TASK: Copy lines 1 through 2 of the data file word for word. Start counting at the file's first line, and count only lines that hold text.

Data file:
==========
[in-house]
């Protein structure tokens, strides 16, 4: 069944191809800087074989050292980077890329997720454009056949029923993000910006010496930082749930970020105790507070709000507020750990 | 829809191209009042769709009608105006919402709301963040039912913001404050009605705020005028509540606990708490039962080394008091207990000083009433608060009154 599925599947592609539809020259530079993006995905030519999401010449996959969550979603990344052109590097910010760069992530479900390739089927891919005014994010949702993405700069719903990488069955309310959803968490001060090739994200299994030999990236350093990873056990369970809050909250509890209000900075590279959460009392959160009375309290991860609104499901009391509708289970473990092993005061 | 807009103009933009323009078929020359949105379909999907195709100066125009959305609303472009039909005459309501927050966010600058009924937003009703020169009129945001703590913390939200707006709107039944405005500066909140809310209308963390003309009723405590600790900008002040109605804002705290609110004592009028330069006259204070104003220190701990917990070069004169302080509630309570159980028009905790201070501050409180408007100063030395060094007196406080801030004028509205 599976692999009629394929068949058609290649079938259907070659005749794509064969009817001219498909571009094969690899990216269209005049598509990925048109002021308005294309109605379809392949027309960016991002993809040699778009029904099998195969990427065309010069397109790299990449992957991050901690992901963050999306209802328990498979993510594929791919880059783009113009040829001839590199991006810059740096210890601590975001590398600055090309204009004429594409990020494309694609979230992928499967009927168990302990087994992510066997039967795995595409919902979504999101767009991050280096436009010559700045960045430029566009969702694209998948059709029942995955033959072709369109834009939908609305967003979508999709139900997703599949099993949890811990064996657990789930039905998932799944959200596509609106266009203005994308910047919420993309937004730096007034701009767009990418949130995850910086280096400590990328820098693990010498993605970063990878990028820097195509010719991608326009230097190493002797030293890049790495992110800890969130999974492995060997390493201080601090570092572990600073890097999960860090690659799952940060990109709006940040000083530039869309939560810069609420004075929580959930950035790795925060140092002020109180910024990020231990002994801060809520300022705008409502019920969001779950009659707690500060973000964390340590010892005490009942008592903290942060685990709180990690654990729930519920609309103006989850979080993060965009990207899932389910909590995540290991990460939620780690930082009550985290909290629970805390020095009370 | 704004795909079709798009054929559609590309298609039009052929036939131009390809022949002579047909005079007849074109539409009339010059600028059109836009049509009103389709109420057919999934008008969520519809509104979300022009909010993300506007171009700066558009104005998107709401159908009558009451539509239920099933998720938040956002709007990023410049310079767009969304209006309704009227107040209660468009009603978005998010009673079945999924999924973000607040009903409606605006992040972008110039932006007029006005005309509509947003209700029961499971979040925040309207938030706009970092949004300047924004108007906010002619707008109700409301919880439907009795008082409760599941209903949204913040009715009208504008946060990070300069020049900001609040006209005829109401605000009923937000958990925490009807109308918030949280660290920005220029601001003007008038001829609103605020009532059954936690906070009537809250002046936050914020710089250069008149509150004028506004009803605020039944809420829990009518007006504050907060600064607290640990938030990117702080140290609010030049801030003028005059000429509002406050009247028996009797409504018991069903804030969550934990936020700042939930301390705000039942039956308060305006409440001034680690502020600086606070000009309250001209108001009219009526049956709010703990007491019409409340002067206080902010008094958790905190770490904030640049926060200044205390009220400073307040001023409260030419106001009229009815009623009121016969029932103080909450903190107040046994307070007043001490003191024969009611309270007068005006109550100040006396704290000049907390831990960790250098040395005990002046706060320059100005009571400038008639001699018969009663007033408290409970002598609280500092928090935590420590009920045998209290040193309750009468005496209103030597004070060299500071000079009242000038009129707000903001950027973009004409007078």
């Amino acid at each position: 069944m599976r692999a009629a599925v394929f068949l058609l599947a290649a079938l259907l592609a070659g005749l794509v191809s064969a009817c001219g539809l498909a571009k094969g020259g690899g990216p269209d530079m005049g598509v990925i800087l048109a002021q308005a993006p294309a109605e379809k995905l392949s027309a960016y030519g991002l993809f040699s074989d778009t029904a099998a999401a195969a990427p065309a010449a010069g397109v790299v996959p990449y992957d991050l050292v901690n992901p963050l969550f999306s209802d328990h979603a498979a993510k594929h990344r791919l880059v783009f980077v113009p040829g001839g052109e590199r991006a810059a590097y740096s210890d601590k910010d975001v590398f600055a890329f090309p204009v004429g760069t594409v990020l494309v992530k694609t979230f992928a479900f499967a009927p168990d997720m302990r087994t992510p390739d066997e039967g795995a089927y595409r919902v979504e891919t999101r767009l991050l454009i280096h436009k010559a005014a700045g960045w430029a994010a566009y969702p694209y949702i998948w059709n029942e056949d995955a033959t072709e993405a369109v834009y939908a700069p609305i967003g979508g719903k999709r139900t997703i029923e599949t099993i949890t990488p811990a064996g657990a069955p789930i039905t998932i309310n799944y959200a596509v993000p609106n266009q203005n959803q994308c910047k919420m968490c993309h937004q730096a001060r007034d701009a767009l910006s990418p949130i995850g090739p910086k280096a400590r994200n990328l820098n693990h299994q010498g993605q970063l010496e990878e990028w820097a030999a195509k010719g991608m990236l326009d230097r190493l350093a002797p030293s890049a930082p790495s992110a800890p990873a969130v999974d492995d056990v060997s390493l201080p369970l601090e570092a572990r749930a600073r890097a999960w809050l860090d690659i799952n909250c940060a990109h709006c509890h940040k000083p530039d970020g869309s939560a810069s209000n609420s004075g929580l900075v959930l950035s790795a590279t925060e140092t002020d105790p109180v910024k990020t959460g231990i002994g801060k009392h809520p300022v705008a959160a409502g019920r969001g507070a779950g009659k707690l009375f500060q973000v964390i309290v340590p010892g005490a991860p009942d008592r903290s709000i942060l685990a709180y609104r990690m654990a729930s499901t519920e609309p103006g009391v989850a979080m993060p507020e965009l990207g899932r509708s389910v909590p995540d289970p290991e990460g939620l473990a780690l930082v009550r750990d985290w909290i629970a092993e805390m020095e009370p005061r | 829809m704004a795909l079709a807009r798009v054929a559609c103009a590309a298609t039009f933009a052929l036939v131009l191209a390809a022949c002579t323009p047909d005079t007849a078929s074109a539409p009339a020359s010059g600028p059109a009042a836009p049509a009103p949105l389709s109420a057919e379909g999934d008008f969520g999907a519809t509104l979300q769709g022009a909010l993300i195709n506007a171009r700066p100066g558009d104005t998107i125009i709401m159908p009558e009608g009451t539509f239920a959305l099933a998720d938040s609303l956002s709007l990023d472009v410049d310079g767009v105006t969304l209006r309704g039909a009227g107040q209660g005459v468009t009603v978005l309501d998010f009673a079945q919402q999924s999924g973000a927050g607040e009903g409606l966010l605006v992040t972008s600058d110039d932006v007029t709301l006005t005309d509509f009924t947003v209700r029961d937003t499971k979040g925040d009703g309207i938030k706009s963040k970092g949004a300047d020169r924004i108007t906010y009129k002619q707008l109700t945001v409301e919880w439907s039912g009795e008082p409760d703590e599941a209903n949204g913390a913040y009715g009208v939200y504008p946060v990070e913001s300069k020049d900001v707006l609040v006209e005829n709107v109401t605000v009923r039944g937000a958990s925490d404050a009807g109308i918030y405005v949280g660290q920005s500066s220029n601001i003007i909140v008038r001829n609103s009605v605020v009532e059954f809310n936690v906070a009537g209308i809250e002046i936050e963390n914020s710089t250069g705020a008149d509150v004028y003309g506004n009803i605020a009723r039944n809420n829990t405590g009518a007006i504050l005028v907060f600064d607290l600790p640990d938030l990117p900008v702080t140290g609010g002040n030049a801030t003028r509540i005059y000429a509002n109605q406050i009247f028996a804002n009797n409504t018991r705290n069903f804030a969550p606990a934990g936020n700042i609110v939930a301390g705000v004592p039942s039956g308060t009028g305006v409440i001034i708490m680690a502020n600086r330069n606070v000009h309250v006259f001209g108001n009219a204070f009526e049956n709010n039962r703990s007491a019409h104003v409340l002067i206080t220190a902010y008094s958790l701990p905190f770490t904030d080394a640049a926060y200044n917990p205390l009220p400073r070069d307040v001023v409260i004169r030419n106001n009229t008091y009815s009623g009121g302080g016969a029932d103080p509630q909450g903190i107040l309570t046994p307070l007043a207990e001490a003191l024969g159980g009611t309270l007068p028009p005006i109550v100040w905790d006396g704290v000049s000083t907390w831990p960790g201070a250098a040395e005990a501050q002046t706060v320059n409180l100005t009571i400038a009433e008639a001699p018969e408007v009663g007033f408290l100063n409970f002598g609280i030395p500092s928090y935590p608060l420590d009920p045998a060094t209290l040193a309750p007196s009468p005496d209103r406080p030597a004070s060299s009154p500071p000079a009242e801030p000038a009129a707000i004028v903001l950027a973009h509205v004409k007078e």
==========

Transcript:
[in-house]
């Protein structure tokens, strides 16, 4: 069944191809800087074989050292980077890329997720454009056949029923993000910006010496930082749930970020105790507070709000507020750990 | 829809191209009042769709009608105006919402709301963040039912913001404050009605705020005028509540606990708490039962080394008091207990000083009433608060009154 599925599947592609539809020259530079993006995905030519999401010449996959969550979603990344052109590097910010760069992530479900390739089927891919005014994010949702993405700069719903990488069955309310959803968490001060090739994200299994030999990236350093990873056990369970809050909250509890209000900075590279959460009392959160009375309290991860609104499901009391509708289970473990092993005061 | 807009103009933009323009078929020359949105379909999907195709100066125009959305609303472009039909005459309501927050966010600058009924937003009703020169009129945001703590913390939200707006709107039944405005500066909140809310209308963390003309009723405590600790900008002040109605804002705290609110004592009028330069006259204070104003220190701990917990070069004169302080509630309570159980028009905790201070501050409180408007100063030395060094007196406080801030004028509205 599976692999009629394929068949058609290649079938259907070659005749794509064969009817001219498909571009094969690899990216269209005049598509990925048109002021308005294309109605379809392949027309960016991002993809040699778009029904099998195969990427065309010069397109790299990449992957991050901690992901963050999306209802328990498979993510594929791919880059783009113009040829001839590199991006810059740096210890601590975001590398600055090309204009004429594409990020494309694609979230992928499967009927168990302990087994992510066997039967795995595409919902979504999101767009991050280096436009010559700045960045430029566009969702694209998948059709029942995955033959072709369109834009939908609305967003979508999709139900997703599949099993949890811990064996657990789930039905998932799944959200596509609106266009203005994308910047919420993309937004730096007034701009767009990418949130995850910086280096400590990328820098693990010498993605970063990878990028820097195509010719991608326009230097190493002797030293890049790495992110800890969130999974492995060997390493201080601090570092572990600073890097999960860090690659799952940060990109709006940040000083530039869309939560810069609420004075929580959930950035790795925060140092002020109180910024990020231990002994801060809520300022705008409502019920969001779950009659707690500060973000964390340590010892005490009942008592903290942060685990709180990690654990729930519920609309103006989850979080993060965009990207899932389910909590995540290991990460939620780690930082009550985290909290629970805390020095009370 | 704004795909079709798009054929559609590309298609039009052929036939131009390809022949002579047909005079007849074109539409009339010059600028059109836009049509009103389709109420057919999934008008969520519809509104979300022009909010993300506007171009700066558009104005998107709401159908009558009451539509239920099933998720938040956002709007990023410049310079767009969304209006309704009227107040209660468009009603978005998010009673079945999924999924973000607040009903409606605006992040972008110039932006007029006005005309509509947003209700029961499971979040925040309207938030706009970092949004300047924004108007906010002619707008109700409301919880439907009795008082409760599941209903949204913040009715009208504008946060990070300069020049900001609040006209005829109401605000009923937000958990925490009807109308918030949280660290920005220029601001003007008038001829609103605020009532059954936690906070009537809250002046936050914020710089250069008149509150004028506004009803605020039944809420829990009518007006504050907060600064607290640990938030990117702080140290609010030049801030003028005059000429509002406050009247028996009797409504018991069903804030969550934990936020700042939930301390705000039942039956308060305006409440001034680690502020600086606070000009309250001209108001009219009526049956709010703990007491019409409340002067206080902010008094958790905190770490904030640049926060200044205390009220400073307040001023409260030419106001009229009815009623009121016969029932103080909450903190107040046994307070007043001490003191024969009611309270007068005006109550100040006396704290000049907390831990960790250098040395005990002046706060320059100005009571400038008639001699018969009663007033408290409970002598609280500092928090935590420590009920045998209290040193309750009468005496209103030597004070060299500071000079009242000038009129707000903001950027973009004409007078």